Using Your Church Building for More Than Church

Using Your Church Building for More Than Church

October 15, 2018 by

When Andy Oliver was appointed senior pastor at Allendale United Methodist Church in St. Petersburg, Fla., in 2016, the 100-year-old church was in significant decline and thinking about closing. They’d been shrinking in attendance since the 1960s and were down to only about 40 regular members.

The remaining congregation wanted Oliver to cast a vision with them that would help revitalize the church. But he quickly saw that what they had been doing wasn’t working and they needed to start bringing in new people before they could create a vision to grow the church.

“At that point, it felt like we had nothing to lose,” said Oliver. “So it was time for bold action.”

“We’re supposed to hear the cry of the needy. And once we hear them, we’ve got to be bold enough to do something about it.”

Welcoming People

This bold action started with crafting a welcome statement that would make sure people in the community would feel welcome at Allendale UMC. The church spent time training in anti-racism and inclusivity to make sure they understood other perspectives.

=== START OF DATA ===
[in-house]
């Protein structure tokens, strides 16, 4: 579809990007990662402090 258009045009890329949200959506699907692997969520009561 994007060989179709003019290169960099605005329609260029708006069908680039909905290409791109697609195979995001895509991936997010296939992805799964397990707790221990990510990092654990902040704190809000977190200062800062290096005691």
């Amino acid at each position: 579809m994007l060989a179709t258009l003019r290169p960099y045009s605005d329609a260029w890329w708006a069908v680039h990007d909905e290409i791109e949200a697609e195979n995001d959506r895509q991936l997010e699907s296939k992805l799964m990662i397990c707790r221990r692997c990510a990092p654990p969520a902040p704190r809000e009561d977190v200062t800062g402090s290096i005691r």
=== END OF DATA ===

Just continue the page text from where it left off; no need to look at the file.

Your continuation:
Then, Oliver began spending more than half of his time out of the church. He attended local meetings and events, building relationships with businesses and community leaders. From there, he would invite those leaders back to the church for one-on-one meetings.

It was from these meetings that the church realized that they felt called to focus on social justice. So they began partnering with other organizations in that space. And they began working towards becoming a hub of social justice in the Tampa area.

“Social justice is our evangelism,” said Oliver. “The community is my parish.”

“If your church is attracting atheists, we know we’re doing something right.”

Opening Their Doors

For years, Allendale UMC rented part of their building to local groups. It didn’t bring in much money and only reached a few people. Besides, with a dwindling congregation, most of the building went unused throughout the week.

Space just happens to be one of the biggest needs for nonprofits and groups driven by volunteers. So Allendale decided to match their empty church to the needs of the community. They stopped charging rent to groups and started allowing the public to use their space for free.

“We no longer felt like their landlords,” said Oliver. “We became their supporters. It really helped us to start building trust with people who had turned their backs on the church.”